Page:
And the garden administrator says they try to keep the whole atmosphere friendly and cooperative.  


“It’s a pretty nice place to be really,” he says. “I believe we are the lowest priced community garden in the state.  We charge $10 a season. I want to have enough money to replace the pump if we need to and pay ancillary expenses as they arise.”

 

There’s never a bad day at the garden.

For John Huebner, volunteering there for the past 10 years has been grounding.

“It’s very satisfying, gives you a strong sense of connection with nature,” Huebner  says. “But also you’re surrounded with other gardeners and the culture of the gardeners from what I’ve seen are very free with their knowledge. They’re always happy to help you benefit from their experience without being pushy.”  

He grows many flowers in his vegetable garden.

“I also grow beets, zucchini, a lot of garlic every year because that breaks up the growing season. I have about a third of the garden given over to garlic,” says the Cedar Lake resident. “It’s about 150 heads.  “Mostly I give it away; I love garlic but not that much.” 

This allows him to forget about that third in the spring and have something to work with in July when everything else is established and producing.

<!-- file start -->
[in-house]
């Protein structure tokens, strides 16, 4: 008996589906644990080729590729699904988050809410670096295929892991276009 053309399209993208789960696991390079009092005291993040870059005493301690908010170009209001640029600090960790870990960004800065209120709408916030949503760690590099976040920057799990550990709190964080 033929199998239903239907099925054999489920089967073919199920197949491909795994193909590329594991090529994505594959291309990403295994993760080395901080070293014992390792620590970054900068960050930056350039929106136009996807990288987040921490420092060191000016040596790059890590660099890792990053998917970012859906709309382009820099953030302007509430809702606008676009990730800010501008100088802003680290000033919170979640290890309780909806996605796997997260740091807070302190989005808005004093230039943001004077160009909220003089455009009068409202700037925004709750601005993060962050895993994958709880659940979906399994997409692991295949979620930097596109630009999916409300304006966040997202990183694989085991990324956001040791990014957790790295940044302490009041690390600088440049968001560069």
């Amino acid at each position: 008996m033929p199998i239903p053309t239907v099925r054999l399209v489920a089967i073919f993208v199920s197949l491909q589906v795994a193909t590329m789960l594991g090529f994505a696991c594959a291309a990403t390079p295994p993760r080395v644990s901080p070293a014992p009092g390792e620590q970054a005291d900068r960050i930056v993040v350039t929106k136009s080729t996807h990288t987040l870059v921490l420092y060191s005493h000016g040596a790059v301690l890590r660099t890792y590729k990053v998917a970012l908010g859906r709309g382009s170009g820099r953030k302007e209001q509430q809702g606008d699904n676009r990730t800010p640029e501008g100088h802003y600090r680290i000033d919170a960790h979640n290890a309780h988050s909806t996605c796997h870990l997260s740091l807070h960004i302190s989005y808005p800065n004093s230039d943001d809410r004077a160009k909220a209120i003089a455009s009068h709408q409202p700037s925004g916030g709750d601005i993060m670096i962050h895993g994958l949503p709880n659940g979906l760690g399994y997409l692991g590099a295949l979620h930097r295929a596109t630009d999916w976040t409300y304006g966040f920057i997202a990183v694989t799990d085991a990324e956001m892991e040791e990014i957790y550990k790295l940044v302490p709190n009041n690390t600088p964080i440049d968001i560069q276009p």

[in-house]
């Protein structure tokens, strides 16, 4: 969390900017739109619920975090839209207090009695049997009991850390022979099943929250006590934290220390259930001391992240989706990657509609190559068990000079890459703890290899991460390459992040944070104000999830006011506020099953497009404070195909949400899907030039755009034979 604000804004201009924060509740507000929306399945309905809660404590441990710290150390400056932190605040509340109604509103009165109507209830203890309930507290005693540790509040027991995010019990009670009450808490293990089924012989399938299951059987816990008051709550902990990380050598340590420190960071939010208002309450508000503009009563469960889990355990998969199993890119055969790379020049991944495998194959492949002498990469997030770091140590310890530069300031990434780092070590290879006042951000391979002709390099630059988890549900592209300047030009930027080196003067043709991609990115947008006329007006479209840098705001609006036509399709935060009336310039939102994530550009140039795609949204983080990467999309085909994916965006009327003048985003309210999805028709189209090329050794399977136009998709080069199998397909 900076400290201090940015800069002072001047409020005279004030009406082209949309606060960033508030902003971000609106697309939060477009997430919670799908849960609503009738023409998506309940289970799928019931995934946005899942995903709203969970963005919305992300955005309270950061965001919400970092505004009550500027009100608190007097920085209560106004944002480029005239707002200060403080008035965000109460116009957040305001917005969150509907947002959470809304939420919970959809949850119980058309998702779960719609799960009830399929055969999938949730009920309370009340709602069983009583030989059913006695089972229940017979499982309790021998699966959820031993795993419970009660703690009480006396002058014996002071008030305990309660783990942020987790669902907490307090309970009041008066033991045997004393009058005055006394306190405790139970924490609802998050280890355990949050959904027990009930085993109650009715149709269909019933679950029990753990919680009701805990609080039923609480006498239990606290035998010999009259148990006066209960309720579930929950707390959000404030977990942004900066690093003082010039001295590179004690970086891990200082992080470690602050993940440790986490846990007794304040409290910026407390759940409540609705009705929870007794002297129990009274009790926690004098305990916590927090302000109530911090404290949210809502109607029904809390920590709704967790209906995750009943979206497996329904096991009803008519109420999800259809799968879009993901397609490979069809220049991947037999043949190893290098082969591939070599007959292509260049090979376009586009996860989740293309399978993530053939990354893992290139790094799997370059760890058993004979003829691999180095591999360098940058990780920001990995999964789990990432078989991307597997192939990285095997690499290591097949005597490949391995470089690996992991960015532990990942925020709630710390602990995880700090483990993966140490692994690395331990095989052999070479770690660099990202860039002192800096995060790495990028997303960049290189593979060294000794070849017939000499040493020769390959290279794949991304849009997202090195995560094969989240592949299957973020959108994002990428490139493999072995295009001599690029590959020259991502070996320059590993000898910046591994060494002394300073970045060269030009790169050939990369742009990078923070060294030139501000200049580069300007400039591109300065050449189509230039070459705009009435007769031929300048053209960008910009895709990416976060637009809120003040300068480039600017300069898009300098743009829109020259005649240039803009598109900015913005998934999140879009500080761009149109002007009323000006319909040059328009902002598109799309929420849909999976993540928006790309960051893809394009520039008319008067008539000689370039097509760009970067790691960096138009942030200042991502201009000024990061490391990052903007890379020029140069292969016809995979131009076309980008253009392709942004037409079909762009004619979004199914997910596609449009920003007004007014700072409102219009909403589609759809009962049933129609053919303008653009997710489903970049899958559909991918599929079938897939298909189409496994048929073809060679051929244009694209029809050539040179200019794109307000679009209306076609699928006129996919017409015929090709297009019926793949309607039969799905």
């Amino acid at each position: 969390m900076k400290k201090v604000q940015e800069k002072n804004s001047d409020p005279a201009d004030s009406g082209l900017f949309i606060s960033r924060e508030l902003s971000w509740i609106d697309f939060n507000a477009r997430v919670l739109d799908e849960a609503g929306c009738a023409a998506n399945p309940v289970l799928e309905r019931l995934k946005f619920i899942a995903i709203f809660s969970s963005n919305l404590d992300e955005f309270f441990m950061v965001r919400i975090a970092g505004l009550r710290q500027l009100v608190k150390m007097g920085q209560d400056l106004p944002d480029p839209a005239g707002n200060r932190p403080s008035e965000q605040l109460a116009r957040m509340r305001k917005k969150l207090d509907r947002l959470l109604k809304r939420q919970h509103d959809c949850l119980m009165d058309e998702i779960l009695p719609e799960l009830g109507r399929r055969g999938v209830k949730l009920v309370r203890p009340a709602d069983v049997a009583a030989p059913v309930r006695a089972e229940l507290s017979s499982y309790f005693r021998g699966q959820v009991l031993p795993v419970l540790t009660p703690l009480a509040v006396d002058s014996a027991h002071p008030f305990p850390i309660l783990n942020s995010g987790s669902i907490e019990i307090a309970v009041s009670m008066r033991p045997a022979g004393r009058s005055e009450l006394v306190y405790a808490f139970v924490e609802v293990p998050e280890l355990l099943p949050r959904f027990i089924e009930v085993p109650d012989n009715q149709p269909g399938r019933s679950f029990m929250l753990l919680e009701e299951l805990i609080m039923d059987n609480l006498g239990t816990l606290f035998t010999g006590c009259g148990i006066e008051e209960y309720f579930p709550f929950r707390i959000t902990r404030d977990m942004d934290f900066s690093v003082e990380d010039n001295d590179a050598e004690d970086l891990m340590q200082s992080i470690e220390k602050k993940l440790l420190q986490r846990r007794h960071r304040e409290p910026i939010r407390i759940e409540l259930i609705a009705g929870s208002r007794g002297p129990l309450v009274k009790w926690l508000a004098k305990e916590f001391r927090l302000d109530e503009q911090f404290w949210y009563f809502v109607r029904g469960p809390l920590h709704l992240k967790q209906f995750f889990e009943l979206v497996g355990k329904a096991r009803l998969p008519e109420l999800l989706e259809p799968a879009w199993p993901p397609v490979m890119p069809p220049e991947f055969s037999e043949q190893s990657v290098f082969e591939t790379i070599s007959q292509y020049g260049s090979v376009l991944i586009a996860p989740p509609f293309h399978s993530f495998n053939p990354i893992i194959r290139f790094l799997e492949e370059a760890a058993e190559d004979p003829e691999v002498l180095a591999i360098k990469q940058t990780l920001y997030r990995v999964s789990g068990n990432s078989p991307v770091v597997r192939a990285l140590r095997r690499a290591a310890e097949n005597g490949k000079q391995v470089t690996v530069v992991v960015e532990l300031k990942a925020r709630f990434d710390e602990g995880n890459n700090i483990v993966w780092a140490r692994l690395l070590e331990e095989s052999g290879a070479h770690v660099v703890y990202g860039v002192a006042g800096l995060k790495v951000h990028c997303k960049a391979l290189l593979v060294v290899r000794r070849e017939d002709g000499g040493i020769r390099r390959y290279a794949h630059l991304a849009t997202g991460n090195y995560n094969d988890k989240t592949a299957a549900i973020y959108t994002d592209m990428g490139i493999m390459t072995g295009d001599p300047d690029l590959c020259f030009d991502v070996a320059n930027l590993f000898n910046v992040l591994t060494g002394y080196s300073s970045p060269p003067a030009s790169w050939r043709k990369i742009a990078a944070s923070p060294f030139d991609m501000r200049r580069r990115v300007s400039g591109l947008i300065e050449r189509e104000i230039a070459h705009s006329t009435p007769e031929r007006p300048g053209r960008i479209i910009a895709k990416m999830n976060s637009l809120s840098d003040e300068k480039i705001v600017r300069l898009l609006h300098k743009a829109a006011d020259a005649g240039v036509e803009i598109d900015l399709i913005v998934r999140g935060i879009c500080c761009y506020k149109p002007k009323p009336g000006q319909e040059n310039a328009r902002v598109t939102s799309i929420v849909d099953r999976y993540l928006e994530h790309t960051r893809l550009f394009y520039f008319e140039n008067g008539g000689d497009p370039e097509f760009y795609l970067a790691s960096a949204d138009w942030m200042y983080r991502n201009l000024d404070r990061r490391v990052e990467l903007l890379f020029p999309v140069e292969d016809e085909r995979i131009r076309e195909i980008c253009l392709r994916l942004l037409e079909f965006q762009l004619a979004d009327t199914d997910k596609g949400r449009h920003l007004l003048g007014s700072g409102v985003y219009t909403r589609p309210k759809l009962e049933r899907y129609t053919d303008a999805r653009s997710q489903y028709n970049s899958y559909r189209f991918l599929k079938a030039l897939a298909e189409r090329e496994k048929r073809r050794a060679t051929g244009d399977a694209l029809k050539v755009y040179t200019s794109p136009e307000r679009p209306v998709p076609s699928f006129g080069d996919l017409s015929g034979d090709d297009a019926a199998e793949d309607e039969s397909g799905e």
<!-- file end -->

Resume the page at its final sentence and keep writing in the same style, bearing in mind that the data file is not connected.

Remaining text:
“Now I have a fresh patch that I can plant out with other things,” he says.

And the model maker doesn’t have to deal with the whole May/June gardening craziness.

The farmed five-acre site next to the Denville Public Library has 15×20 plots.

 

For most people the goal is to grow their own crops. It’s happening in cities all over – community gardens are converting unused spaces into amazing green places. 

“There’s nothing more satisfying than to slice up a plate of tomatoes in front of your friends and family,” Grant says, adding he loves the part where he gets to tell them that he grew ‘em.

 

Huebner echoes that sentiment, as several longtime gardeners have told him the joy of gardening is giving it away.

“It’s true; it’s deeply satisfying to grow something and then give people the bounty, so to speak,” he says.  

 

But you’ve got to be willing to put in the time and effort. Grant says a common trait among the gardeners is commitment. 

“You see the same people there at the same time every day,” he says.  “The secret is to not let it get so far ahead of you that you’ve got three or four days of hard work to catch up.”


And it’s not the easiest hobby in the world, according to Grant.  

 

“Particularly in the late spring, early summer right around now,” he says. “You get days of rain and can’t get to the garden. And then you come back and the weeds have sprouted all over the place so you gotta keep up with the weeds, watch out for the potato beetles and bean beetles.”

Grant grows beefsteak, Big Boy and other tomatoes every year, then takes a dozen of them to his house in Maine.

 

“I’ll put them in an open box, which I carry on the ferry boat over to the island just to show off,” the gardener says. “Maine doesn’t grow the kind of tomatoes that New Jersey does.” 

 

Some local groups are getting to enjoy the fruits of the garden.